Many of them also admit manual verification is less secure
One in four regulated firms are still using manual methods of verification to onboard new individual customers, wasting hours of business time in the process, according to anti-money laundering (AML) software provider SmartSearch.
A quarter of 500 decision-makers at firms in the finance and banking, property, and legal sectors who took part in a survey by SmartSearch said they verified new customers using manual checks with hard-copy documents such as passports and utility bills.
They also admitted that those documents took them days or even weeks to process – depending on transit and response times. More than half said the process could take from two days to a week, while one in eight, or 12%, said checking the documents took more than a week.
SmartSearch also noted that many of them also acknowledge that those manual checks are less secure. Only a third, or 33%, of the respondents said they felt confident about being able to identify a fake document such as a passport, driving licence, or utility bill.
The software company said forged documents were becoming increasingly sophisticated and harder to identify. The Home Office’s own guidance on checking for forgeries of official documentation lists 24 potential failure points, many of which require expert knowledge to identify.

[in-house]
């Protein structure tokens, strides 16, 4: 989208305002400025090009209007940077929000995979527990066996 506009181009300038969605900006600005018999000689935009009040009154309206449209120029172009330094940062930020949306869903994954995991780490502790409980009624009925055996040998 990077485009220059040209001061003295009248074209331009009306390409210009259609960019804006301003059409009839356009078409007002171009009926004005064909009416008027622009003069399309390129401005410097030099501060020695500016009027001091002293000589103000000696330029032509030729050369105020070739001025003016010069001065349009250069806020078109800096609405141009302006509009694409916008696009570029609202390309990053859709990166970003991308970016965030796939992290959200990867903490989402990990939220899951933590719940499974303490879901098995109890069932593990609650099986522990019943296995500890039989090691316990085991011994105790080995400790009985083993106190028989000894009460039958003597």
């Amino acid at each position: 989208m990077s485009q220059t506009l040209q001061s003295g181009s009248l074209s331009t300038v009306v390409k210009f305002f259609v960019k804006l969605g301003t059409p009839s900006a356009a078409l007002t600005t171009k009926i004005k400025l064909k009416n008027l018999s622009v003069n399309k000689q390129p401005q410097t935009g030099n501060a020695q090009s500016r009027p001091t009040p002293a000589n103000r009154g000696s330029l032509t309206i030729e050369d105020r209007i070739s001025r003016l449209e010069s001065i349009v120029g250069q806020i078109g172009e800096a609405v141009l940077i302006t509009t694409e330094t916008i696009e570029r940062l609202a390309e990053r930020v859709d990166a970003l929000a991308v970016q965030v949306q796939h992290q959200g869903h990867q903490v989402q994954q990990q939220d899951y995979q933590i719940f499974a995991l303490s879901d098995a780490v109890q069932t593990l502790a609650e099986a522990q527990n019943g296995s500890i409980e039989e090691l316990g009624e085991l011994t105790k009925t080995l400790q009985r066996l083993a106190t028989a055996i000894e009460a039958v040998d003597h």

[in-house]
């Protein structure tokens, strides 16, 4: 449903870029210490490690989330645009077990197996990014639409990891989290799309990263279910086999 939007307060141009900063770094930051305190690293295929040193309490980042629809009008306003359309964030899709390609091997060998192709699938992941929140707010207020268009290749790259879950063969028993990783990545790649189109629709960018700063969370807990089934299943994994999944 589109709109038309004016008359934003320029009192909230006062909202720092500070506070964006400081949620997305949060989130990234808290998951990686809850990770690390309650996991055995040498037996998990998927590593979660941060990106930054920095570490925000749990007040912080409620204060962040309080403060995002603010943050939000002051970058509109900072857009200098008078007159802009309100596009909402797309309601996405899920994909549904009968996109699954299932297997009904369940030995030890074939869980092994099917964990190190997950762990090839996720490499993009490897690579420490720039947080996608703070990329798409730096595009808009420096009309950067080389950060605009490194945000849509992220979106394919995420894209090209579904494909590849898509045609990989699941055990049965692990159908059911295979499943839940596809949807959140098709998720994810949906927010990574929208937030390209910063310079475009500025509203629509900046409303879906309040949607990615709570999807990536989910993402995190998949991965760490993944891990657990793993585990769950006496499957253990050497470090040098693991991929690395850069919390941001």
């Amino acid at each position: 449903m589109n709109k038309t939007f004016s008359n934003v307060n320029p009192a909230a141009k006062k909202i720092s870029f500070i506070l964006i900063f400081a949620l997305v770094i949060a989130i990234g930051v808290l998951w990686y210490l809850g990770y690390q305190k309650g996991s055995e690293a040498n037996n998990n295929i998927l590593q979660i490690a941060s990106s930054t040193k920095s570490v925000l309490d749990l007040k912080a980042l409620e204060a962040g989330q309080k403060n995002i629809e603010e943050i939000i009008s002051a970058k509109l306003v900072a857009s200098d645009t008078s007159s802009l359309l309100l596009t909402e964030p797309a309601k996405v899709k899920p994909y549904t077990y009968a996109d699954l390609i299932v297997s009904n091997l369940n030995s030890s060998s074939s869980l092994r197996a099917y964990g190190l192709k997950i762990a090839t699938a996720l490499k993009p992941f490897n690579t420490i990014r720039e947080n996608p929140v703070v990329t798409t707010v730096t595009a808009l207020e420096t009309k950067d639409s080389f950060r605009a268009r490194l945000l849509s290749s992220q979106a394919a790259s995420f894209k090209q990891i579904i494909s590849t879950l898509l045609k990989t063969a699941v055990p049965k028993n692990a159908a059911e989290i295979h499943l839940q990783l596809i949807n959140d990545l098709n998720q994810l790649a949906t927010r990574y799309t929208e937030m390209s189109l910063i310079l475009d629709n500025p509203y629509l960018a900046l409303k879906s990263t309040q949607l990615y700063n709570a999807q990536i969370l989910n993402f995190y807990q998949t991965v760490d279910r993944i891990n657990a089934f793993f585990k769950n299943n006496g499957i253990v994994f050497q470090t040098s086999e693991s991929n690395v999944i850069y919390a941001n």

Read more: Majority of regulated firms planning switch to electronic verification – report.
Commenting on the results of the survey, Martin Cheek (pictured), managing director at SmartSearch, said that the figures underline the inefficiency and unreliability of using manual processes to verify new customers.
“They also show that while regulated firms persist with these time-consuming, flawed processes, ‘dirty’ money will continue to be washed through the UK economy,” Cheek stressed. “Electronic verification (EV) combines credit reference data with other reliable sources and is almost impossible to fake. The 2020 Money Laundering and Terrorist Finance Act even recommends that regulated firms use electronic verification as part of their due diligence to make it as effective as possible.
“Using EV doesn’t just minimise the risk of breaching AML rules, it also makes the firms’ own customer journeys more efficient, helping those who use it to stand out from their competitors.”
The survey is part of SmartSearch’s ongoing Electronic Verification Uncovered campaign, which is calling on regulated businesses to switch to electronic verification. SmartSearch has been promoting digital onboarding as more reliable and less time consuming – it claims it can be done in as little as a few seconds.